Believe it or not Harry Reid, with his short term political manipulations, may have done us a long term favor. Why? Mr. Reid has provided us with a perfect example of the arrogant disregard that many United States Senators have for their constituents. He has repeatedly been able to coerce the Democratic members of the Senate into actions against the wishes of the government and people of the State they are supposed to represent and/or against the Constitution they were all elected to uphold. He is not the only Senate Majority Leader to do this; just the most blatant about doing it.
Both Parties have engaged in this type of activity because 100 years ago “we” made a mistake. At that time we allowed the ratification of the Seventeenth Amendment to our Constitution which provided Senators be elected by popular vote. Prior to that, Senators were elected by their State Legislatures for six years and could be removed by that same body at the end of that term or earlier if there were enough legislative votes to do so. Consider this: State Governors and the President are elected every four years, Congressman every two. This Constitutional change had the effect of making Senators safe from being answerable to anyone for six years. That’s a long time, and with the voters being the only judge of their competent performance, and our notoriously short political memory it gave Senators the opportunity for self-serving manipulations. Unfortunately, over these past 100 years, there have been many who took advantage of that fact, and did so for decades.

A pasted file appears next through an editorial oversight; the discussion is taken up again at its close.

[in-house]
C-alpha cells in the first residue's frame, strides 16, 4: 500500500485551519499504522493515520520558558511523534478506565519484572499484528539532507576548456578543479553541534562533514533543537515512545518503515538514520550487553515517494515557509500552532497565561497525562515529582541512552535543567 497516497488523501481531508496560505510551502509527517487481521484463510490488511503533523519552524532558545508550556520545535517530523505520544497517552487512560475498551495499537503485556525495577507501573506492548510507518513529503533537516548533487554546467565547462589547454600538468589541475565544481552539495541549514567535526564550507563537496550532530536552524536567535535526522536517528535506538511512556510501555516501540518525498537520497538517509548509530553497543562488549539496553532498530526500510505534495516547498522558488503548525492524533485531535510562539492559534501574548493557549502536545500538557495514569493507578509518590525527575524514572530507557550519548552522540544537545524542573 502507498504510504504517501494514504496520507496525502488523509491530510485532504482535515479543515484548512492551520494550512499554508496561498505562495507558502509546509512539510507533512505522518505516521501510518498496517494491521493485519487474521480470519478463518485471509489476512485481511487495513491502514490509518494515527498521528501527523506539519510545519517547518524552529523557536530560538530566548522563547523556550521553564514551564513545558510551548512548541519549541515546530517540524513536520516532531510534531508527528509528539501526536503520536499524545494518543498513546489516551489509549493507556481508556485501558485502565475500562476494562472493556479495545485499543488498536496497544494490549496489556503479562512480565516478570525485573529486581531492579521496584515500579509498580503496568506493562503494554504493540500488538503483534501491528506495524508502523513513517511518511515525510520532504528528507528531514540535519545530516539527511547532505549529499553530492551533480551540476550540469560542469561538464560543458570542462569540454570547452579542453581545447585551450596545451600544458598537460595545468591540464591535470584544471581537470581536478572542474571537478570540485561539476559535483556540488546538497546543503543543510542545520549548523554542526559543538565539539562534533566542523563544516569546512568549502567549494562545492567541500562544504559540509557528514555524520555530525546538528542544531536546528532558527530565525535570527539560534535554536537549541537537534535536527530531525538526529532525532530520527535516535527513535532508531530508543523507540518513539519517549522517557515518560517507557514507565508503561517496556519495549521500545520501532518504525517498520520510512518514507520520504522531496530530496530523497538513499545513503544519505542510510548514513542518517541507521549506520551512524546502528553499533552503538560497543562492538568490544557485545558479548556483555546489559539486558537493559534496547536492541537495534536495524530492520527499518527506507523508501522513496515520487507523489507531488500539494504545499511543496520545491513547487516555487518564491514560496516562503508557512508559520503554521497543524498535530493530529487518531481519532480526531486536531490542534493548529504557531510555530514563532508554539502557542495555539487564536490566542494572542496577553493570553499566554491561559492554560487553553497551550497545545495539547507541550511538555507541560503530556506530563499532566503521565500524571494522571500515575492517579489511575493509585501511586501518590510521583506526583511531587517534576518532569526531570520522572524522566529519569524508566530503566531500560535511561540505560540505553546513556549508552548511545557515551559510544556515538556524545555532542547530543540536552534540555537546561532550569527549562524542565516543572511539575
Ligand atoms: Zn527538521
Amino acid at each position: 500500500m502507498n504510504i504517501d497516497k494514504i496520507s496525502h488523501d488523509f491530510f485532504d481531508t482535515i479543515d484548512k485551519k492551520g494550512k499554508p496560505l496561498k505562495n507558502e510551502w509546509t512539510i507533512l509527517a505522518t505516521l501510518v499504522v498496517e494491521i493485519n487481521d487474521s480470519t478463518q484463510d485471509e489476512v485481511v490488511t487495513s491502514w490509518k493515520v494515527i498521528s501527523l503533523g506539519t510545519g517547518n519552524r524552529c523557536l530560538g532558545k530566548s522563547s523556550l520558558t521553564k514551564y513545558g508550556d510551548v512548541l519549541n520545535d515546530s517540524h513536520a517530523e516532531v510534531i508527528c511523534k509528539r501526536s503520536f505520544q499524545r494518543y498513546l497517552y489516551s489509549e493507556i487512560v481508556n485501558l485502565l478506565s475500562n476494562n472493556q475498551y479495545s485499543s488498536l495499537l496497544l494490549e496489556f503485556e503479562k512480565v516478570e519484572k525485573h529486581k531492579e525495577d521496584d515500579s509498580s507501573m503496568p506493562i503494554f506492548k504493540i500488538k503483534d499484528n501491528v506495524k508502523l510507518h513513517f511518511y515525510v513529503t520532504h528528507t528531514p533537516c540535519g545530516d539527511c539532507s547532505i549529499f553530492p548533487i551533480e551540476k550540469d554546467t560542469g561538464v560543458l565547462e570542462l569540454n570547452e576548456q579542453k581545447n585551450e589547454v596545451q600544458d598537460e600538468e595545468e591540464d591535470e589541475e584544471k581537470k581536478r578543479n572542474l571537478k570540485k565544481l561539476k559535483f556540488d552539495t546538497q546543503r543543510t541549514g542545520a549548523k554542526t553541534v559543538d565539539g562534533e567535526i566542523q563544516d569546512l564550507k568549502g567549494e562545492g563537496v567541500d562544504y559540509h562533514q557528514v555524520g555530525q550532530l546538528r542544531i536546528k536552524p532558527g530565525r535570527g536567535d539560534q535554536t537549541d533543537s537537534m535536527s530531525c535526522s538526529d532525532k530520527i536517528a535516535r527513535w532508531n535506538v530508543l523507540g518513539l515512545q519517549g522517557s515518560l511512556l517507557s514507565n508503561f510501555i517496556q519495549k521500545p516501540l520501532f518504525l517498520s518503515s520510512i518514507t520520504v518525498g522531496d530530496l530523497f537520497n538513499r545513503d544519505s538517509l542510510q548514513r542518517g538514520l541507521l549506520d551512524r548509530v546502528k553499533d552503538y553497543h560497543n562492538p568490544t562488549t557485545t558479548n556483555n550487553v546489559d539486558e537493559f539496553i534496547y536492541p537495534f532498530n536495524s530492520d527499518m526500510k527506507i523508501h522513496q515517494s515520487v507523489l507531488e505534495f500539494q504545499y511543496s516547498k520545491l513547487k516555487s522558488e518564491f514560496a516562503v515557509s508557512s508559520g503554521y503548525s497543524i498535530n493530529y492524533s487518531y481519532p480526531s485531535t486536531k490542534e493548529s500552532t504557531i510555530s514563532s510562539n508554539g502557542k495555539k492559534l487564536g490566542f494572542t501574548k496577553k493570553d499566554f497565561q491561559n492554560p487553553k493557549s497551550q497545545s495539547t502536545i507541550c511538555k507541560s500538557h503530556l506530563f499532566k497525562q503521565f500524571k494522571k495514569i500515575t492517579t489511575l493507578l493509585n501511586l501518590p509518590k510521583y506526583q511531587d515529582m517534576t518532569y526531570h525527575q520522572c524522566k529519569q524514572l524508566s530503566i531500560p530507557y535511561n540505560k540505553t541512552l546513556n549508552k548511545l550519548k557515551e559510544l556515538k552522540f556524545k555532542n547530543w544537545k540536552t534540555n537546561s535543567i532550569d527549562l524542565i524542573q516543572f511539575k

It is my fervent hope that the ham handed way Senator Reid has conducted the recent affairs of the United States Senate will lead to our demand, as the sovereigns of this nation, that our 100-year-old mistake will be reversed, and the Senate will again be made responsible to the State Legislatures. Had this been the case during Reid’s current term there would have been several Senators removed from office or pressured by their Legislatures to be more responsive to their State’s needs and desires; therefore fulfilling the checks and balances envisioned by our founders, and possibly providing the pressure to have Congress do something constructive.
Charles R. Shetron